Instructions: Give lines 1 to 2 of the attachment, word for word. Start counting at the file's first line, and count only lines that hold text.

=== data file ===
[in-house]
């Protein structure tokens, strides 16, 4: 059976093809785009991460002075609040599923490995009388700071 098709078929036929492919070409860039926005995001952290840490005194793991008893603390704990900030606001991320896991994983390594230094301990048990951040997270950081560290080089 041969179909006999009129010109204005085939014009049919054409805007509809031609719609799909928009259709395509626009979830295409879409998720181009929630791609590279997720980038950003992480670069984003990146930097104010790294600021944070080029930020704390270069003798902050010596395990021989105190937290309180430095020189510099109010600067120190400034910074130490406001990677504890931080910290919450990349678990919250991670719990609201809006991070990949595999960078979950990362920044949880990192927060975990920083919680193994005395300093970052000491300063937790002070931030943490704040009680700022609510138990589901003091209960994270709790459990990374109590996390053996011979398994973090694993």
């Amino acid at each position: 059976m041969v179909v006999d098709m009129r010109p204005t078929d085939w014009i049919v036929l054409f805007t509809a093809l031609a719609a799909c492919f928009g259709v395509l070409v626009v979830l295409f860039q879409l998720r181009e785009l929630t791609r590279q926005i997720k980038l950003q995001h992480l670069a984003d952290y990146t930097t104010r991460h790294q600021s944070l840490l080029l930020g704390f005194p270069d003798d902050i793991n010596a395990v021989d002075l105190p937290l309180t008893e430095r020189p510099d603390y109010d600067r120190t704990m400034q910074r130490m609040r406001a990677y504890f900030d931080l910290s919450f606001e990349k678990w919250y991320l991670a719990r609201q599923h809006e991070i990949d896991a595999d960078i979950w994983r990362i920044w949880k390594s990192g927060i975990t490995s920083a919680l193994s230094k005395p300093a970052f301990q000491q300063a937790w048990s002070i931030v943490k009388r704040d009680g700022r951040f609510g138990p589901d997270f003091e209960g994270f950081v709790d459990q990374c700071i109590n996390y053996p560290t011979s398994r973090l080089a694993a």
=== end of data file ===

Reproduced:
[in-house]
């Protein structure tokens, strides 16, 4: 059976093809785009991460002075609040599923490995009388700071 098709078929036929492919070409860039926005995001952290840490005194793991008893603390704990900030606001991320896991994983390594230094301990048990951040997270950081560290080089 041969179909006999009129010109204005085939014009049919054409805007509809031609719609799909928009259709395509626009979830295409879409998720181009929630791609590279997720980038950003992480670069984003990146930097104010790294600021944070080029930020704390270069003798902050010596395990021989105190937290309180430095020189510099109010600067120190400034910074130490406001990677504890931080910290919450990349678990919250991670719990609201809006991070990949595999960078979950990362920044949880990192927060975990920083919680193994005395300093970052000491300063937790002070931030943490704040009680700022609510138990589901003091209960994270709790459990990374109590996390053996011979398994973090694993």